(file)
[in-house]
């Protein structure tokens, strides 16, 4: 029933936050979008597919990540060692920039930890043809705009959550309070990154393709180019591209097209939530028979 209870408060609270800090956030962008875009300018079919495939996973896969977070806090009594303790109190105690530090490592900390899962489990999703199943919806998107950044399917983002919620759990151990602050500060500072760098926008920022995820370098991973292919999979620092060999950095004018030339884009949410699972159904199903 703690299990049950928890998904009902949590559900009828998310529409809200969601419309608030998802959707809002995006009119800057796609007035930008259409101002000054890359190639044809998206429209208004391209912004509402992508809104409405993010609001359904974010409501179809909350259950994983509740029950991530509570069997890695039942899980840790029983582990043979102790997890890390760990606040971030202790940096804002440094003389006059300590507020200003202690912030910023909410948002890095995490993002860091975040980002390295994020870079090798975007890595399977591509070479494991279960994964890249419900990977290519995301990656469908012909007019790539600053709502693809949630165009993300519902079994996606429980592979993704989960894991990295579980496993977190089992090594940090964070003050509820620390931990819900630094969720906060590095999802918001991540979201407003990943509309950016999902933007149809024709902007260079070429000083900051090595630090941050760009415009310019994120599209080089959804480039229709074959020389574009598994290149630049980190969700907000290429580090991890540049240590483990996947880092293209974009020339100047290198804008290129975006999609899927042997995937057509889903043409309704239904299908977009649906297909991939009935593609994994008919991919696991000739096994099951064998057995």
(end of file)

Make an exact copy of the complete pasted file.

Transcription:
[in-house]
């Protein structure tokens, strides 16, 4: 029933936050979008597919990540060692920039930890043809705009959550309070990154393709180019591209097209939530028979 209870408060609270800090956030962008875009300018079919495939996973896969977070806090009594303790109190105690530090490592900390899962489990999703199943919806998107950044399917983002919620759990151990602050500060500072760098926008920022995820370098991973292919999979620092060999950095004018030339884009949410699972159904199903 703690299990049950928890998904009902949590559900009828998310529409809200969601419309608030998802959707809002995006009119800057796609007035930008259409101002000054890359190639044809998206429209208004391209912004509402992508809104409405993010609001359904974010409501179809909350259950994983509740029950991530509570069997890695039942899980840790029983582990043979102790997890890390760990606040971030202790940096804002440094003389006059300590507020200003202690912030910023909410948002890095995490993002860091975040980002390295994020870079090798975007890595399977591509070479494991279960994964890249419900990977290519995301990656469908012909007019790539600053709502693809949630165009993300519902079994996606429980592979993704989960894991990295579980496993977190089992090594940090964070003050509820620390931990819900630094969720906060590095999802918001991540979201407003990943509309950016999902933007149809024709902007260079070429000083900051090595630090941050760009415009310019994120599209080089959804480039229709074959020389574009598994290149630049980190969700907000290429580090991890540049240590483990996947880092293209974009020339100047290198804008290129975006999609899927042997995937057509889903043409309704239904299908977009649906297909991939009935593609994994008919991919696991000739096994099951064998057995």